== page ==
Mental Health & Emotional Wellness
All things mental health by a marriage & family therapist...from "the "I" in Illness to the "We" in Wellness" from Soulseeds
Curated by Dr. Amy Fuller
|Scooped by Dr. Amy Fuller|
I like this quote about small change: "
The reason it's so hard to form productive habits is the same reason they're so effective when they're in place: It's all about willpower.
So once we understand willpower, we can better hack the habits."
The questions cover Purpose, Work/Career, Values, Relationships, Happiness, Attitude, Balance, Spirit, Success, Making a Difference, Health and Wellness, and Life Planning.
This is a long post and it is not intended to be read and acted upon in one sitting. Here’s what I suggest:
1) Today – Read the introduction and skim over the entire post. Get a feel for the questions and determine if you are ready to accept the challenge of asking them of yourself.
WARNING: This could change your life.
To read the full article:
Decades of research have found that introversion, emotional sensitivity, and vulnerability to negativity—seeing the glass as half empty—are all common personality traits of highly creative people. They are also common symptoms of depression. In fact, artists and writers are eight to ten times as likely as the general population to suffer from mood disorders. Many studies speculate that this is because artists tend to examine their lives more deeply than the average person and that they draw on unpleasant experiences to feed their work.
“Creative people might be more likely to experience negative emotions,” says Wendy Berry Mendes, the Sarlo/Ekman associate professor of emotion at the University of California, San Francisco, who conducted a study while at Harvard University to look at how mood change can affect creativity. In one study, researchers measured levels of DHEAS (dehydroepiandrosterone sulfate), a hormone that when at lower-than-normal levels is associated with depression, before people received either harsh negative criticism or positive feedback in a mock job interview. Then the subjects were assigned a creative task. “Receiving negative compared to positive feedback was associated with enhanced creativity,” says Berry Mendes. “This was especially the case for individuals who had lower levels of DHEAS,” indicating they were predisposed to depression.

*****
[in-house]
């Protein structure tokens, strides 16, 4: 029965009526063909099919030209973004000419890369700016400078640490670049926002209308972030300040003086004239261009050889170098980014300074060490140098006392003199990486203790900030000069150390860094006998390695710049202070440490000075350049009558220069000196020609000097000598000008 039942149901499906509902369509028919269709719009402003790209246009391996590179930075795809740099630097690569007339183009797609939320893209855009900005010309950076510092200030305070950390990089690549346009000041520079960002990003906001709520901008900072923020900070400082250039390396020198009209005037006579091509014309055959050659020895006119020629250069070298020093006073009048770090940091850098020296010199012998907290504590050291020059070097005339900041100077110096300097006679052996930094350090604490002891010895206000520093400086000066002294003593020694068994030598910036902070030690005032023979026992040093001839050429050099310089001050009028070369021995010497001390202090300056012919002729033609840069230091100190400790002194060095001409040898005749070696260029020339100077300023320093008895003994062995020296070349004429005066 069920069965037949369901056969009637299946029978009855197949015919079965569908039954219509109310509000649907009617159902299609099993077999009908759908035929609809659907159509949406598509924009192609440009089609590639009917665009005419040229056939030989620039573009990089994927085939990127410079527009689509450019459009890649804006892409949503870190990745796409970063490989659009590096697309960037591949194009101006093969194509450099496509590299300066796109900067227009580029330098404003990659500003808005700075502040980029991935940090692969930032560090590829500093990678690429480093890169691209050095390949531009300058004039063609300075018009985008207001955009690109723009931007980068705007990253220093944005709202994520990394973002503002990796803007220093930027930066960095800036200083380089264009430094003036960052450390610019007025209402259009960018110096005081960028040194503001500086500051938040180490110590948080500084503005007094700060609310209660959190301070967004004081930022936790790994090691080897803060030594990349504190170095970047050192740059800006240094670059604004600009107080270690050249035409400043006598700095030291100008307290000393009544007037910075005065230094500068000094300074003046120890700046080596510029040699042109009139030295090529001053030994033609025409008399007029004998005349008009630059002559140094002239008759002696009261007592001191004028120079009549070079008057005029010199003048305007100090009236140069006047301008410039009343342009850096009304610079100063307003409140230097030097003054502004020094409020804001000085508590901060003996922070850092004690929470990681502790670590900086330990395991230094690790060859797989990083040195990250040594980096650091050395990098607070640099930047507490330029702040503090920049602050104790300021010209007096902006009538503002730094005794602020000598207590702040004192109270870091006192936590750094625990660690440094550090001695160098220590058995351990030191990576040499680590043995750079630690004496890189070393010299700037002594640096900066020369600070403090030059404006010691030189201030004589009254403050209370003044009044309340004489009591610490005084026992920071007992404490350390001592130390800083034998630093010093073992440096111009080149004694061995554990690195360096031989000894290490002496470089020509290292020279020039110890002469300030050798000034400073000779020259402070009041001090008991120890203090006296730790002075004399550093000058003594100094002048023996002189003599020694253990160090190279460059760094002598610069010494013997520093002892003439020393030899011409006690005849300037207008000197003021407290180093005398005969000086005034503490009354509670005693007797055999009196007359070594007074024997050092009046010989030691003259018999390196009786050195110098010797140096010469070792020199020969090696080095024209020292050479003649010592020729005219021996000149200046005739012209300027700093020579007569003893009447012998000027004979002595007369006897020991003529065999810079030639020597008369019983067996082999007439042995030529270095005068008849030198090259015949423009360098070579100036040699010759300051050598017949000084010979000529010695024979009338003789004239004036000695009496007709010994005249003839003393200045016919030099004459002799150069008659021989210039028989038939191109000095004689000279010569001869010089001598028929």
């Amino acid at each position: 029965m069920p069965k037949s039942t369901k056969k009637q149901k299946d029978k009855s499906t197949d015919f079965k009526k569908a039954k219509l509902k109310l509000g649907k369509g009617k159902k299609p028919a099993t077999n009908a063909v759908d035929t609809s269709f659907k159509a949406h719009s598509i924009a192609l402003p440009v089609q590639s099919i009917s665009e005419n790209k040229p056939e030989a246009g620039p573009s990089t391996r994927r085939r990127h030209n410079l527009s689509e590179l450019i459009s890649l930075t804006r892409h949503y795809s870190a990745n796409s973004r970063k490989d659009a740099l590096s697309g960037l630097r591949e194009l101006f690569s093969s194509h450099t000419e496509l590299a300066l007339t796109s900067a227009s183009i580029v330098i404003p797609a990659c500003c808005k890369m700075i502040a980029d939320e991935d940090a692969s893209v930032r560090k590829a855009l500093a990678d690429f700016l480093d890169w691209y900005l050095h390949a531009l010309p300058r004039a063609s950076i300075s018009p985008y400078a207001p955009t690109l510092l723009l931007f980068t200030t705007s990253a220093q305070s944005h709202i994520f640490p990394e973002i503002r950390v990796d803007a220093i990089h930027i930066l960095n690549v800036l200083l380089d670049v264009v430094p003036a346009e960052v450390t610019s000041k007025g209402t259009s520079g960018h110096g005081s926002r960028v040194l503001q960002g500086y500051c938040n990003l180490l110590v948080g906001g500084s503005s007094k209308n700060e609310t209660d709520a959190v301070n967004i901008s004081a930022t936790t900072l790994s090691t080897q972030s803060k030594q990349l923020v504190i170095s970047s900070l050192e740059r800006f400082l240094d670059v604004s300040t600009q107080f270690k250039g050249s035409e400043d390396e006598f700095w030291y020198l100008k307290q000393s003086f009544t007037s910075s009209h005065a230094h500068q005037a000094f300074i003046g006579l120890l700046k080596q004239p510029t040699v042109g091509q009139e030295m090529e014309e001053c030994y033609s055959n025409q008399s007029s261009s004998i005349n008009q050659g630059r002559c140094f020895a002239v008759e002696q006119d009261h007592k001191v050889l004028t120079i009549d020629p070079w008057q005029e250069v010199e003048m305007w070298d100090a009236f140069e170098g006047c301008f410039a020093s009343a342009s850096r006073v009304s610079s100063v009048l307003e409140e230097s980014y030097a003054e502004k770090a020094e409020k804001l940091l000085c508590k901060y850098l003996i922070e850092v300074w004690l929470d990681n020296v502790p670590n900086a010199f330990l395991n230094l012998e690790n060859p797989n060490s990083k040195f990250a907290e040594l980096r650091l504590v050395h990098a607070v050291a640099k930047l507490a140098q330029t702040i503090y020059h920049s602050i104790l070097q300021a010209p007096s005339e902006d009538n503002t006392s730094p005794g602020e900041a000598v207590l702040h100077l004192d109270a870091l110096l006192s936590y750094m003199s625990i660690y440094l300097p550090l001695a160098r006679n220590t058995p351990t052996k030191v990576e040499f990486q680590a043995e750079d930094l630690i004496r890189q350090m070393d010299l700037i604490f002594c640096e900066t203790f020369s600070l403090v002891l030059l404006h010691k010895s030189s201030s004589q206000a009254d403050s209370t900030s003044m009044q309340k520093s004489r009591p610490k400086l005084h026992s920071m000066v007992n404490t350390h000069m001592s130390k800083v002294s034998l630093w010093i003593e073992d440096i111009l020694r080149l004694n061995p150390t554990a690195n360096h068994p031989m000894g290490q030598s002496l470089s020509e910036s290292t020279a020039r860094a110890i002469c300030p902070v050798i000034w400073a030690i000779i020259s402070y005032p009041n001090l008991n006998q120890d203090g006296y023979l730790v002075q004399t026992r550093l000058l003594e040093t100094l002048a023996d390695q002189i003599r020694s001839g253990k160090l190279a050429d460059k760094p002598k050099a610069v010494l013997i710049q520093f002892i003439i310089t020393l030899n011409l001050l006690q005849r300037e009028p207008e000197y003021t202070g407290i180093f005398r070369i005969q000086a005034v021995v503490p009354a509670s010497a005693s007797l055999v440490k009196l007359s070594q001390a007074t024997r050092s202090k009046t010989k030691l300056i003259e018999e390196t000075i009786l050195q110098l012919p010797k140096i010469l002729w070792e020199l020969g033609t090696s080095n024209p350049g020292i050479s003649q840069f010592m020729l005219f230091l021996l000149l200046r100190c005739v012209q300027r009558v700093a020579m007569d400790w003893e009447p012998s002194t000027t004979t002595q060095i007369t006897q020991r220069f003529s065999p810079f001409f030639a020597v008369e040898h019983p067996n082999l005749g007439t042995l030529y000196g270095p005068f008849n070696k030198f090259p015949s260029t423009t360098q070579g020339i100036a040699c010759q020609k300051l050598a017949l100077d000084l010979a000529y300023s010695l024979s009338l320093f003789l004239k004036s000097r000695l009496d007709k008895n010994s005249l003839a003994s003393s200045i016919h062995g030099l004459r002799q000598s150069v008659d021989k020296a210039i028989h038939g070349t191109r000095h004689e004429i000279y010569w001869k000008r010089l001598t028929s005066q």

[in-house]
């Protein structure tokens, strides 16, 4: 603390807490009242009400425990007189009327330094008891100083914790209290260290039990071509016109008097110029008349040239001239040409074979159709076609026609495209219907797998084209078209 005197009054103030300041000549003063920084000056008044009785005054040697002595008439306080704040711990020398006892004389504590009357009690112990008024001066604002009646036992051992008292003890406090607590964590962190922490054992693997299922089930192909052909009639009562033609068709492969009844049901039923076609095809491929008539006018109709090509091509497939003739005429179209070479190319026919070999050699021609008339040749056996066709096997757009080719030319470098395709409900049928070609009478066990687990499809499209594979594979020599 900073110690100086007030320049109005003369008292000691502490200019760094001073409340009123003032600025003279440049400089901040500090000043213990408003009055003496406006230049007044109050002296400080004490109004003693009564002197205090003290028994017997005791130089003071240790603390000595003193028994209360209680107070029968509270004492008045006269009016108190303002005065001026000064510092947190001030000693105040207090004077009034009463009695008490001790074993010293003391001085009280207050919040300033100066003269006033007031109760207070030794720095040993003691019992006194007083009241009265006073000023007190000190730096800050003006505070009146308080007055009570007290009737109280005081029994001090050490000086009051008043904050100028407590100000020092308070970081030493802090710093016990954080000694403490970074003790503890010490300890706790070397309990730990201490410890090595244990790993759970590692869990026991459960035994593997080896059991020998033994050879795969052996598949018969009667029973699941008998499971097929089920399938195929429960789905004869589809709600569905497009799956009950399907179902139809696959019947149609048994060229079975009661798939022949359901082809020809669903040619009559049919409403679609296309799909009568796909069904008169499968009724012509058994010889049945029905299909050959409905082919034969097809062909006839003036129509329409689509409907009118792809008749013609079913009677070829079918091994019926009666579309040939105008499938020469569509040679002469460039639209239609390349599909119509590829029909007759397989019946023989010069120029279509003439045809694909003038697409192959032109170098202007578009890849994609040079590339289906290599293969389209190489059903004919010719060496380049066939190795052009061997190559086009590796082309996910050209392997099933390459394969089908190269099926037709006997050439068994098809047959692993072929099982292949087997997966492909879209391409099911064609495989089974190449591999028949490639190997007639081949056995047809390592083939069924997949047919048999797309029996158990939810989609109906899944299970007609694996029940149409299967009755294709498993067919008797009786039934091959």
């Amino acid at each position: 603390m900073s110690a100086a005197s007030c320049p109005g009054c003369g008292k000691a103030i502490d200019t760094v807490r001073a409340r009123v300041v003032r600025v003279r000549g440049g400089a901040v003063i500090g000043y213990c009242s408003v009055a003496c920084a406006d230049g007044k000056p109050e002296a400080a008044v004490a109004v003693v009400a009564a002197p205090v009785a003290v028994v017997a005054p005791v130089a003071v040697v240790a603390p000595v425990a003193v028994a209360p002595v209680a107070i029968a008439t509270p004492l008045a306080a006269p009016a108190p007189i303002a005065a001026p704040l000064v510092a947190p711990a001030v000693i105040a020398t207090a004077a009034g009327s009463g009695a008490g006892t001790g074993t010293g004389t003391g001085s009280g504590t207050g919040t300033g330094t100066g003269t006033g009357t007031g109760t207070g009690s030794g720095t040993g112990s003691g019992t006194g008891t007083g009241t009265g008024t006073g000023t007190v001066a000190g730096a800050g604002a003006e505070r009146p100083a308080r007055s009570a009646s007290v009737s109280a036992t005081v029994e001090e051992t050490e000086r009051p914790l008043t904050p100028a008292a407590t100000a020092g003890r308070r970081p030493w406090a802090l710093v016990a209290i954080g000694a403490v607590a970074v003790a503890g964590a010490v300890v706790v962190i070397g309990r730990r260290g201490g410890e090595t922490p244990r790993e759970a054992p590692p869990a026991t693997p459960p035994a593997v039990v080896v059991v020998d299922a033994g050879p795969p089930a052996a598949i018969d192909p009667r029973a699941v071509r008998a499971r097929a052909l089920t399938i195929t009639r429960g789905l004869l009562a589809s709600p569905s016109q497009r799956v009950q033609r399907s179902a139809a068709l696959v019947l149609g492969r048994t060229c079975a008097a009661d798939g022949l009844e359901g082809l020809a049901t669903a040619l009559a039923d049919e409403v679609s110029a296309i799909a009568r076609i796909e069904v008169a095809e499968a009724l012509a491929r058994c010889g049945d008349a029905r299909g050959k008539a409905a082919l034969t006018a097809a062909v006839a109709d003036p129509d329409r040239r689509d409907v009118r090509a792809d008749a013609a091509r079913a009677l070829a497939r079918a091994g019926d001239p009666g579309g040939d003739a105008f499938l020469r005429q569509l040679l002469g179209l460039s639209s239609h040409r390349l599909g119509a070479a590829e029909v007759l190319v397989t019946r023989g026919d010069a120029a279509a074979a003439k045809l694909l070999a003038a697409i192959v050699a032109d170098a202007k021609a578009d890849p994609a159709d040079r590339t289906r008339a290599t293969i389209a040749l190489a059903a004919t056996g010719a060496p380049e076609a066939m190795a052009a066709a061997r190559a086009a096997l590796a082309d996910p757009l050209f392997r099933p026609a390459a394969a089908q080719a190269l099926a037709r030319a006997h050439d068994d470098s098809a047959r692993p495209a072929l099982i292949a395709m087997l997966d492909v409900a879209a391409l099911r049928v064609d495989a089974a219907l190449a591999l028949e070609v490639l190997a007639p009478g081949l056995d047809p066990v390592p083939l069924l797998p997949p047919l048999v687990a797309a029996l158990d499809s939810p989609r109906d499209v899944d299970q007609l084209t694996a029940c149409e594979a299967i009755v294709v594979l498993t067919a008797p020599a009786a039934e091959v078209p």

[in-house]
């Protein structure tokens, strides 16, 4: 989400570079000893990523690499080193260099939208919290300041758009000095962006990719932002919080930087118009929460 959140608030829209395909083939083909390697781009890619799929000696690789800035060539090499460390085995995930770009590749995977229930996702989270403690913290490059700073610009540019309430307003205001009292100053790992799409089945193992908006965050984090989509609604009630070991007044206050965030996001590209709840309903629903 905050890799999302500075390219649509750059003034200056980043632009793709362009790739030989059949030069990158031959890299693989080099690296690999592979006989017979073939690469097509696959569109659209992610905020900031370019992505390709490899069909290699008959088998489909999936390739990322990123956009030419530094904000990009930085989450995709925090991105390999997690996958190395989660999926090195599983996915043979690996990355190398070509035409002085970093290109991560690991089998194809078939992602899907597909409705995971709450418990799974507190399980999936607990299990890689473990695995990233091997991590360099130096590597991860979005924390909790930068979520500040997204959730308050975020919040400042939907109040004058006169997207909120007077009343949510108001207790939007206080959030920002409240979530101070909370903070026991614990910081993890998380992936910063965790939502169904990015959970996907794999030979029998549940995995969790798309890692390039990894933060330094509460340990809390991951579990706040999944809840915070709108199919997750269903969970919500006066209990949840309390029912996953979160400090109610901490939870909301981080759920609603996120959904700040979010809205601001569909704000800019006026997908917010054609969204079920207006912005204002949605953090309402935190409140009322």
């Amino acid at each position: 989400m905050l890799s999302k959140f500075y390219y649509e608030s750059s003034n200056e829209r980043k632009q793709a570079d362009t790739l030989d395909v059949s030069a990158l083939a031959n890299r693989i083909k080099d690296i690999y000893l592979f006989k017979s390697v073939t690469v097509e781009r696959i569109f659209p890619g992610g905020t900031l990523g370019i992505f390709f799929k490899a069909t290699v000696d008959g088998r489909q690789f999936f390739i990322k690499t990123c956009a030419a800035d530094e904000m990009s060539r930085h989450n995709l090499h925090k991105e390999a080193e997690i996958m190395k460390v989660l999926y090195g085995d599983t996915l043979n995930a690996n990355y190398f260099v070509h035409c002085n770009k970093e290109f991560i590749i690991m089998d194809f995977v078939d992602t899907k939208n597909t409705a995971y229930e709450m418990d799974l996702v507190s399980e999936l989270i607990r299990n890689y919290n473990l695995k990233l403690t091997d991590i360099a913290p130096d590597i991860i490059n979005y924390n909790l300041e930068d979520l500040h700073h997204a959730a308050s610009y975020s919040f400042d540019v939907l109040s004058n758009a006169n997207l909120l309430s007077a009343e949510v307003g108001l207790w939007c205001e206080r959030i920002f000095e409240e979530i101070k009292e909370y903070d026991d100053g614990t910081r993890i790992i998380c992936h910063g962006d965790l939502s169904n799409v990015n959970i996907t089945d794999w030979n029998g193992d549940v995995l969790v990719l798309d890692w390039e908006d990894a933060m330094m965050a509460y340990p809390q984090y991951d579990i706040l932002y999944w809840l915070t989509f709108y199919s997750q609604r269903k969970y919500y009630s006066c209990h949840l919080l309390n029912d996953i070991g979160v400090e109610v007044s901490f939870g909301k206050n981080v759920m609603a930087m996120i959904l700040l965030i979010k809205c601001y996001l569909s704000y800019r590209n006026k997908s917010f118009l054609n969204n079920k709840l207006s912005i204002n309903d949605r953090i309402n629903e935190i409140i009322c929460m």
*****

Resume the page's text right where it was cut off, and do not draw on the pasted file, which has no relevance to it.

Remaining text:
Feeling sad, mad, critical or otherwise awful? Surprise: negative emotions are essential for mental health.
Anger and sadness are an important part of life, and new research shows that experiencing and accepting such emotions are vital to our mental health. Attempting to suppress thoughts can backfire and even diminish our sense of contentment.
Instead of backing away from negative emotions, accept them. Acknowledge how you are feeling without rushing to change your emotional state. Many people find it helpful to breathe slowly and deeply while learning to tolerate strong feelings or to imagine the feelings as floating clouds, as a reminder that they will pass. I often tell my clients that a thought is just a thought and a feeling just a feeling, nothing more.
We learn so much about ourselves when we are aware and allow our negative emotions with a sense of curiousity. Learning to walk alongside instead of up against our negative emotion is important to our emotional health.